LONDON-In a unique study, scientists have assessed and ranked the importance of Earth’s great “water towers”.

These are the 78 mountainous regions that are able to generate and then store vast quantities of water. They deliver it in a controlled way to major populations living downstream.

The Dutch-led team finds Asia’s Indus basin - fed by the Himalayan, Karakoram, Hindu-Kush, and Ladakh ranges - to be the most important storage unit on the planet.

Its waters, produced at high elevation from rain and snow, and draining from lakes and glaciers, support more than 200 million people settled across parts of Afghanistan, China, India and Pakistan.

But the Indus water tower, the researchers point out, is also the most vulnerable on their list of 78.

It’s subject to a range of current and future pressures, from ever greater demand - for more drinking water, for increased irrigation and industry, etc - to issues that could severely curtail supply. The latter will include geopolitical tensions, given the Indus intersects national boundaries; but the most obvious threat is climate change. A warming world will disrupt precipitation patterns and denude glaciers of their storage capacity.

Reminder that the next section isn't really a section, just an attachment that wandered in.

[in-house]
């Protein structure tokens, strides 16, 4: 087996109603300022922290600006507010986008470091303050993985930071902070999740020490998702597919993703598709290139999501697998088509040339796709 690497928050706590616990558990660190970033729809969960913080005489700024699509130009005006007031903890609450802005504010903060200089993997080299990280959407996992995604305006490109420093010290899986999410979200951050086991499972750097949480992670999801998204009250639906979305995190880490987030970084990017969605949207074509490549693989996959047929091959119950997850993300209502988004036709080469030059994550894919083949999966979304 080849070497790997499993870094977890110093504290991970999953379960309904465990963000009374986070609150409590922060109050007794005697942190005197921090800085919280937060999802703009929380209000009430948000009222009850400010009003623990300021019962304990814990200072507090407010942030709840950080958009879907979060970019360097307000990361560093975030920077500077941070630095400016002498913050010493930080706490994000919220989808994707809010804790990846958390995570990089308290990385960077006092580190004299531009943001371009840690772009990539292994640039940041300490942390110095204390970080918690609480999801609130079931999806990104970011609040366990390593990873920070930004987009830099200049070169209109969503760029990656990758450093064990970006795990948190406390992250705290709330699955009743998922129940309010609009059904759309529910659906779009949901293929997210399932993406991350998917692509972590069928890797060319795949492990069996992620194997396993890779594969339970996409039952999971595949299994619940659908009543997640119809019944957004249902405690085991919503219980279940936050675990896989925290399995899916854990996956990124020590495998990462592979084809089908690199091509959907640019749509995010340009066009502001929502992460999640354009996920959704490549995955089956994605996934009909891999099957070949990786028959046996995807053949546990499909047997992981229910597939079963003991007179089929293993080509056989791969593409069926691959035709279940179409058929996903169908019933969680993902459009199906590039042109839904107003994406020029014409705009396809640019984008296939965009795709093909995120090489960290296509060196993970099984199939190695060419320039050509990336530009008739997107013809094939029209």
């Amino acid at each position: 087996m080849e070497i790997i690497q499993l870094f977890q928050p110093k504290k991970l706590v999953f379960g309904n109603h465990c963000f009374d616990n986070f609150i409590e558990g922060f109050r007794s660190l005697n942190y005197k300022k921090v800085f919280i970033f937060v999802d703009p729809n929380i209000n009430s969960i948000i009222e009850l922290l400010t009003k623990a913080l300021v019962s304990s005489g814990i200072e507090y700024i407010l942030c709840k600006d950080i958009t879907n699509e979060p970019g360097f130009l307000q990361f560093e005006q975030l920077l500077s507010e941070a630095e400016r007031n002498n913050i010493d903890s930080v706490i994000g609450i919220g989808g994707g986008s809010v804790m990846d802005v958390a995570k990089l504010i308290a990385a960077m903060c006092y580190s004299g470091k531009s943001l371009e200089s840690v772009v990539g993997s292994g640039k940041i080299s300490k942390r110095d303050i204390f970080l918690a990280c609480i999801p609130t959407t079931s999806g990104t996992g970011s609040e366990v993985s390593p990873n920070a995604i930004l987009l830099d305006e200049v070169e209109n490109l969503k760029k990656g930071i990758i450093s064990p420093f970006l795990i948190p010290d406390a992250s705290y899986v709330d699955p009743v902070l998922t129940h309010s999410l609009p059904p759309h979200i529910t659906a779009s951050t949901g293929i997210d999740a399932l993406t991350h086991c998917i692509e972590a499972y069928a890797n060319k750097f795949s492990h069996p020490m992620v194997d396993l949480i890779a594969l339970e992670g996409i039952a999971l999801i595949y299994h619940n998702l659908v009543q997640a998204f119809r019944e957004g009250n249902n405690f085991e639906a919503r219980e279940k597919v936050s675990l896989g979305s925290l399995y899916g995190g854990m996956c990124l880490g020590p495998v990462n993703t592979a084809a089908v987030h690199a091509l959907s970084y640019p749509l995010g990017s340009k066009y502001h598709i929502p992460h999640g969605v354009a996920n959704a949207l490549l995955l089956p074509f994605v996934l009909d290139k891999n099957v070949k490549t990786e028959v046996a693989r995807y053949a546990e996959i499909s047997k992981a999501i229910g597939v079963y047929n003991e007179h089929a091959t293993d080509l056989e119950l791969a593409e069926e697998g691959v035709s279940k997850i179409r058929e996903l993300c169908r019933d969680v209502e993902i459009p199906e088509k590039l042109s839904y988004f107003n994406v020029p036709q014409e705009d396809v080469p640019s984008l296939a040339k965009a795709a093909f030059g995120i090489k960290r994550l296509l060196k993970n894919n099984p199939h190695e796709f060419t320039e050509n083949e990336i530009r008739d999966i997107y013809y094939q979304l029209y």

“If, basically, the demand is higher but the supply decreases, then we really have a problem,” said research team-member Dr Tobias Bolch from the University of St Andrews, UK.

“And this is, I think, one of the major strengths of our study - that we have looked closely at both sides, so the supply index and the demand index,” he told BBC News.

Dr Bolch is speaking here at the American Geophysical Union’s Fall Meeting, the largest annual gathering of Earth scientists. His and colleagues’ work is being published simultaneously in the journal Nature.

The team conducted the assessment across the major continents, identifying what it regarded as the five most relied-upon, natural water tower systems in those regions:

North America: Fraser, Columbia and Northwest United States, Pacific and Arctic Coast, Saskatchewan-Nelson, North America-Colorado

South America: South Chile, South Argentina, Negro, La Puna region, North Chile Africa does not appear in this listing, principally because it is devoid of major glacier systems. Ice bodies do exist on the continent, in places such as on Mount Kilimanjaro and Mount Kenya, but their contribution to downstream catchments is limited.

And one of the defining aspects of the towers is the way they are able to maintain essential water supplies to populations even in drought years through the steady melt of high-elevation ice in summer months.